Dawn Reader

Dawn Reader
from Open Door Coffee Co.; Hudson, OH; Oct. 26, 2016

Saturday, May 25, 2013

Like Riding a Bike

A poem yesterday on Writer's Almanac got me to thinking and remembering. It's a poem about a parent watching a daughter ride away for the first time on a bike.  Here it is, if you missed it (and even if you didn't!):

To a Daughter Leaving Home

by Linda Pastan
When I taught you
at eight to ride
a bicycle, loping along
beside you
as you wobbled away
on two round wheels,
my own mouth rounding
in surprise when you pulled
ahead down the curved
path of the park,
I kept waiting
for the thud
of your crash as I
sprinted to catch up,
while you grew
smaller, more breakable
with distance,
pumping, pumping
for your life, screaming
with laughter,
the hair flapping
behind you like a
handkerchief waving

"To a Daughter Leaving Home" by Linda Pastan, from Carnival Evening. © Norton, 1998

I remember learning to ride a two-wheeler.  Amarillo, Texas.  4242 West 13th Street, a little brick ranch house in a leafy neighborhood.  Early 1950s.  I was able to mount the bike only from the front porch (the bike was so tall, not a little kid's version ... was it my older brother's?), push off, then crash a few feet later. Over and over. Mount, push off, brief glide, crash.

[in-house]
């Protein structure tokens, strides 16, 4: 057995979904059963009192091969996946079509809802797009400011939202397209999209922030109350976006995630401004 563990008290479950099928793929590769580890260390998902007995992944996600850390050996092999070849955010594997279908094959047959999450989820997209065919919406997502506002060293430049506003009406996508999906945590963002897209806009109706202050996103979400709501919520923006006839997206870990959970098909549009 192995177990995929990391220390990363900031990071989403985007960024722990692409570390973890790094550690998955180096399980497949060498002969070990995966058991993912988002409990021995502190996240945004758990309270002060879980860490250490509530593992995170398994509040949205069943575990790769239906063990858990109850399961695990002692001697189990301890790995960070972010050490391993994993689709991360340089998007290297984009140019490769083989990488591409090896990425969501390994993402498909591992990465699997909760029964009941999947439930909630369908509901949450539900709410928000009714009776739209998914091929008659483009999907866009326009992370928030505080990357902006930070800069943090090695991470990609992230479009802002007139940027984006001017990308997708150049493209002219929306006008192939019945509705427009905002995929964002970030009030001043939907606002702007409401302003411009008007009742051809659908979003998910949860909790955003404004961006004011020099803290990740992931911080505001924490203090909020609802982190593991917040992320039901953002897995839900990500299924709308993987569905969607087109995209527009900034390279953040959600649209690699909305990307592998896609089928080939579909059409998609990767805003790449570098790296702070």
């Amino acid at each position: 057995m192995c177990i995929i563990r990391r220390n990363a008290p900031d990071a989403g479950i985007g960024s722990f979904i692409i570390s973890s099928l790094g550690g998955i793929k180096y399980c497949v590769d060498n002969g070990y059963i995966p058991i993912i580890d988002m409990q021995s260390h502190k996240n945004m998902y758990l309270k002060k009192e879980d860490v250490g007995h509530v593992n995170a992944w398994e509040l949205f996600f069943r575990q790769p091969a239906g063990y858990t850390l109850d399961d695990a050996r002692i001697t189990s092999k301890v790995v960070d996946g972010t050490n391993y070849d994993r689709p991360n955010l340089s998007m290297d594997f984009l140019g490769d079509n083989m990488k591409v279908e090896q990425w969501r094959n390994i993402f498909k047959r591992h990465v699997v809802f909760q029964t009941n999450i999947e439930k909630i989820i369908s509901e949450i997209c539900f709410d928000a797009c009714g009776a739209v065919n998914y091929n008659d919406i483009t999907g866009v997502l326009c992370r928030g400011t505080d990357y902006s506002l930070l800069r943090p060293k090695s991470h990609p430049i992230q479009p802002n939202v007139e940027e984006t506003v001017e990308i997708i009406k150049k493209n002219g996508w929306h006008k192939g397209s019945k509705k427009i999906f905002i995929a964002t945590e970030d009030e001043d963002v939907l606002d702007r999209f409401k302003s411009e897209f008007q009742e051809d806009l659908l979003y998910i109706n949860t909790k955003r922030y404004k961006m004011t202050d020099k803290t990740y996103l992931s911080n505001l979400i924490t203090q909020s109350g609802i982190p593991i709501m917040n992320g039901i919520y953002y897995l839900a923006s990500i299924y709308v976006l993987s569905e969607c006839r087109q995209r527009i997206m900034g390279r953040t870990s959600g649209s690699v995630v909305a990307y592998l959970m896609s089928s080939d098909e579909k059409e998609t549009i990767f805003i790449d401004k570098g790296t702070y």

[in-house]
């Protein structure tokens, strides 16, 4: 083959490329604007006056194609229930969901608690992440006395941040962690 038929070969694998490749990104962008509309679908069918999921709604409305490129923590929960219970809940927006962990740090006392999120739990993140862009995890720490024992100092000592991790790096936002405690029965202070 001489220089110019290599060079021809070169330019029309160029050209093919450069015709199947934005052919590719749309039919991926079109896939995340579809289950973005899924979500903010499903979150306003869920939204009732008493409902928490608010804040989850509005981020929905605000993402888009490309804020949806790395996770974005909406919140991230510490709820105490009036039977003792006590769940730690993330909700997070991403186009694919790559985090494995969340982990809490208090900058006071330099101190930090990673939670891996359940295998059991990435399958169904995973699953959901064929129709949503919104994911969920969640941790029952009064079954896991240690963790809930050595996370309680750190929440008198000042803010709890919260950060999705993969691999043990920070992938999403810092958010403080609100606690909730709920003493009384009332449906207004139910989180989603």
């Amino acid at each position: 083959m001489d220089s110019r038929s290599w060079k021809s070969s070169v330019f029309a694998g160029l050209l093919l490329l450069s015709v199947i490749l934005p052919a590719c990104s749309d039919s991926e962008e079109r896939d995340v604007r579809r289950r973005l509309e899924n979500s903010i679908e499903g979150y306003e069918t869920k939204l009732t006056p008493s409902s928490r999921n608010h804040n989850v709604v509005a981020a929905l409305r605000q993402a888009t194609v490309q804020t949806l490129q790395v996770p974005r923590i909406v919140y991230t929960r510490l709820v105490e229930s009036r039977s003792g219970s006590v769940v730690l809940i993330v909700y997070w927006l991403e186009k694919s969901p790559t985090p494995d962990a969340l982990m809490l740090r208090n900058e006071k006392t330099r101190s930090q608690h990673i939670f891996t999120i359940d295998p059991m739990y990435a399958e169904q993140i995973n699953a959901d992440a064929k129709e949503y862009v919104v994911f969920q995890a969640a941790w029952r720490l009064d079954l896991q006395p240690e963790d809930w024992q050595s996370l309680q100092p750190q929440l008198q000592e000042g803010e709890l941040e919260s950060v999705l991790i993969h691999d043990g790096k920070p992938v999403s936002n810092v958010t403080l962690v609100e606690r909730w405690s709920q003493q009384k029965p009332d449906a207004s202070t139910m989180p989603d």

Then--one magical day--the crash did not ensue, and I realized I was staying up! On down the sidewalk I flowed, exhilarated as I've been on only a few other occasions in my life.  I'm riding a bicycle!

A cross street approached.  I didn't yet know how to use the brakes--the old-style that required the rider to push backward on one of the pedals.  Oops.  So I did the only thing I could do: I crashed on purpose--and this time it hurt a little more: I'd been going quite a bit faster.  But I didn't care.  I can ride a bicycle!  Back to the porch I pushed the bike, mounted, coasted, crashed.  Over and over.

A few days later I figured out the brake thing.

Our son, Steve, was about the same age (7-ish) when he managed for the first time without training wheels.  We were living in Lake Forest, Illinois (1978-1979 school year), where both Joyce and I were teaching at Lake Forest College.  An old friend from Aurora days was living in Chicago then, and we got together quite a few times.  His wife's family had a place on Lake Michigan, and we visited there one weekend, taking Steve's bike along with us.

He was ready ... he'd been ready, or so his words had told us.  There was a big circular drive in front of our friends' place, a drive connecting the other houses along the shore.  No traffic.  Safe.  We had removed the training wheels back at home, and now we were going to try.  Steve mounted.   (The bike was one of those smaller ones--no porch-mounting for this spoiled generation!)  We gave him a little push ... off he went ... we waited for the crash ... it didn't come.

Then I was jogging after him, then alongside him.  Ready to catch him.  I didn't need to.  On his face was the most delighted look I think I'd ever seen--or equal, maybe, to the look that came with that first word, that first sentence, that first page he actually read.  It was the look of love.

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